Torben Frey, M.Sc.
Eißendorfer Str. 38, Building O, Room 3.018
Telephone +49 40 42878-4124
E-Mail: Torben Frey, M.Sc.
Continuous Polymerization in Modular, Intelligent Reactors Resistant to the Formation of Deposits (KoPPonA 2.0)
The chemical industry is one of the most energy-intensive production sectors in Germany, and its production processes still offer considerable potential for energy savings. While the production of petrochemical raw materials and basic chemicals is already carried out in highly energy-efficient continuous processes, the production of pharmaceuticals, fine and specialty chemicals still generally uses batch processes with low energy efficiency in multi-product plants. As part of the ENPRO Initiative I and II, modular and flexible plant concepts have been and are being developed in order to be able to use the advantages of a continuous production mode for the fabrication of smaller and special chemical products. A major obstacle to the rapid implementation of these new concepts is the occurrence of fouling and deposits, which can severely disrupt continuous operation.
In the joint project KoPPonA 2.0, the implementation of continuous process concepts for various polymer specialties which are particularly susceptible to the formation of deposits is to be promoted. Therefore, plant operators, apparatus manufacturers, sensor manufacturers, material scientists and process engineers work closely together to elucidate the causes of coating formation and to ensure the operation of continuous plants through innovative approaches in apparatus design, surface modification and reaction control.
Figure 1: The ENPRO initiative funded by the German Ministry of Economy and Climate Action and partners in the KoPPonA 2.0 project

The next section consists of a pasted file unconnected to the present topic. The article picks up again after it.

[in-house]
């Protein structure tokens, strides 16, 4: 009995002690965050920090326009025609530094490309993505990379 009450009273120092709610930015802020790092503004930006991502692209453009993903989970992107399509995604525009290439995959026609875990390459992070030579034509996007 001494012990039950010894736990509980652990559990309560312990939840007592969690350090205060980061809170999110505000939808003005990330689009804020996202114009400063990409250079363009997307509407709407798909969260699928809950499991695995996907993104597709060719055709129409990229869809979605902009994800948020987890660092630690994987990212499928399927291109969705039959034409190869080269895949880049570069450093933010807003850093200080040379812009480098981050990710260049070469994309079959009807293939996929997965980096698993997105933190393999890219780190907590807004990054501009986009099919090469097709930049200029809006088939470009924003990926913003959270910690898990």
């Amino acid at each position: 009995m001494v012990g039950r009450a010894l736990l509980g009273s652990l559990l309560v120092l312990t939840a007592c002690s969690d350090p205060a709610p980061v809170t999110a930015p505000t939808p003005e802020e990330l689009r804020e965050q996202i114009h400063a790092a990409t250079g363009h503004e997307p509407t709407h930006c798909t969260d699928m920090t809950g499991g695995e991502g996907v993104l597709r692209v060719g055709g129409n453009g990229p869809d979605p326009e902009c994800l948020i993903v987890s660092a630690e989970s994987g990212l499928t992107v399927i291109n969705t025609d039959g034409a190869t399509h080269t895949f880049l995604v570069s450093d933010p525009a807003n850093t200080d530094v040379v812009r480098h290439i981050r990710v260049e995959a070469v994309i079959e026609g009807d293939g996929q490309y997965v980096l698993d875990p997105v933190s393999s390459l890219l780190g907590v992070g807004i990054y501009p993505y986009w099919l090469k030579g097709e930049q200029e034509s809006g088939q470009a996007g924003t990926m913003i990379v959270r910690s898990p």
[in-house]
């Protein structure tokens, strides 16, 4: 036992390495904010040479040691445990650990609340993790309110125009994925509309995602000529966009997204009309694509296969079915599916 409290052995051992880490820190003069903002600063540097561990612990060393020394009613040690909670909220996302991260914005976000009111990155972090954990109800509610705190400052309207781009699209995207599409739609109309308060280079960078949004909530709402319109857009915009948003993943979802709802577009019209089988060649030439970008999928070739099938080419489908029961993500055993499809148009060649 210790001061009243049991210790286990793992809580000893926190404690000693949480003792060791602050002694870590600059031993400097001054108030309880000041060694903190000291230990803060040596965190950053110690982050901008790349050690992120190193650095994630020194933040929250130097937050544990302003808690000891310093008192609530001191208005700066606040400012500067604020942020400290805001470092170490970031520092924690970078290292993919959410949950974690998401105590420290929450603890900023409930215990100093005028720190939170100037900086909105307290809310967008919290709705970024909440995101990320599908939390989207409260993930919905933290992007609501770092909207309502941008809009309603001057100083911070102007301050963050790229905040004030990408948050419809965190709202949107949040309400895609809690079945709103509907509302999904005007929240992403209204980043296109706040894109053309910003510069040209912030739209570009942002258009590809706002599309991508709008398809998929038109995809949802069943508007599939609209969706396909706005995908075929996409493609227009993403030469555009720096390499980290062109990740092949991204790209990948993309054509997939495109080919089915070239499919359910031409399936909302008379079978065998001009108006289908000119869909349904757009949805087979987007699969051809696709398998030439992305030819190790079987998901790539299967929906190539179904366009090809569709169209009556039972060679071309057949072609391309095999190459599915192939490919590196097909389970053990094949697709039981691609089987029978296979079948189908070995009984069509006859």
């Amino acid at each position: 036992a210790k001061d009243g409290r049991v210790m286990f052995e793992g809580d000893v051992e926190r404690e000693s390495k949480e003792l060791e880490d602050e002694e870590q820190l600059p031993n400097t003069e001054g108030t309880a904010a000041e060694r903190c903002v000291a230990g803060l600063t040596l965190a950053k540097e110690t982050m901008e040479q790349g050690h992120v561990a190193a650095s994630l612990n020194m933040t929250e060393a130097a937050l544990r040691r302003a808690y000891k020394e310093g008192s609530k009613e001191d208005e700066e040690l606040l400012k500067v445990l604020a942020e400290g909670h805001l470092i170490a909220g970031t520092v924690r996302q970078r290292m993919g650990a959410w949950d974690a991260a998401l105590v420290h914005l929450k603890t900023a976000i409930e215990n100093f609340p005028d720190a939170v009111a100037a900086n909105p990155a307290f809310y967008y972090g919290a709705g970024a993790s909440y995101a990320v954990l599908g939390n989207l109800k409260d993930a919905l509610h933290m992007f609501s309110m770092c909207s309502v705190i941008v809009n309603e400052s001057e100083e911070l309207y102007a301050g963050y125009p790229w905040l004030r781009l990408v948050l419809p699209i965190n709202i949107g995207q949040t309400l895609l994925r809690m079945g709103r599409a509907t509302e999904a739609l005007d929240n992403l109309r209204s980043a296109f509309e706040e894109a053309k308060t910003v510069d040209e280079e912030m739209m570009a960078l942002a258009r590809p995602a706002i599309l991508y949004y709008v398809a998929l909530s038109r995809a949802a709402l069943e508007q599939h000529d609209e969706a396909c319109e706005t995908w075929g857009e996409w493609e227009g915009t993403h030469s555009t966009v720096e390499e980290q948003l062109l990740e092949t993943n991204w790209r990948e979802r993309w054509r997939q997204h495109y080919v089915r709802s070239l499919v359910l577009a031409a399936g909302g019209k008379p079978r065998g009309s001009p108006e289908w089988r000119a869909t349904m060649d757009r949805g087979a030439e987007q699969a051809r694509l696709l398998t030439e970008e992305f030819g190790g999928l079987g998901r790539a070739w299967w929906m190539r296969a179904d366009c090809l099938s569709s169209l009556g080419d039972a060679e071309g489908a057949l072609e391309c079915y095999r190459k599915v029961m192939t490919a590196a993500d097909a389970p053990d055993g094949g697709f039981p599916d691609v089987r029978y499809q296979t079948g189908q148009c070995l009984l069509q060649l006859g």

The Institute of Multiphase Flows uses computational fluid dynamics (CFD) to investigate the processes leading to fouling. Due to the high Schmidt number of the problem, a high resolution is required to eliminate numerical diffusion. Different computational methods, i.e., finite element method (FEM), finite volume method (FVM), and Lattice Boltzmann method (LBM) are compared within the project to benchmark computational performance at high grid resolutions. Furthermore, a Euler-Lagrangian method is used in FVM to predict homogeneous and heterogeneous polymer fouling in structured reactors. Together with the Ruhr-University Bochum, the results are used to derive a compartment model of the fluid dynamics to significantly reduce computational effort.
Preventing Fouling with Pre-Mixing
Many continuous processes rely on a pre-mixing stage to achieve ideal mixing before the reagents enter the reactor stage. The pre-mixer is usually by orders of magnitude smaller than the continuous reactor, i.e., a milli- or micro-mixer. The mixing on molecular scale depends on the complex interplay between fluid dynamics, mass transfer and chemistry. Conventional milli- and micro mixers are investigated by means of
Direct Numerical Simulations (Figure 2 A),
the novel Imaging UV/Vis Spectroscopy to capture transient and reactive multi-component systems in 2D (Figure 2 B) and
Confocal Laser Scanning Microscopy using Laser-Induced Fluorescence (CLSM-LIF) to record stationary 3D concentration fields (Figure 2 C).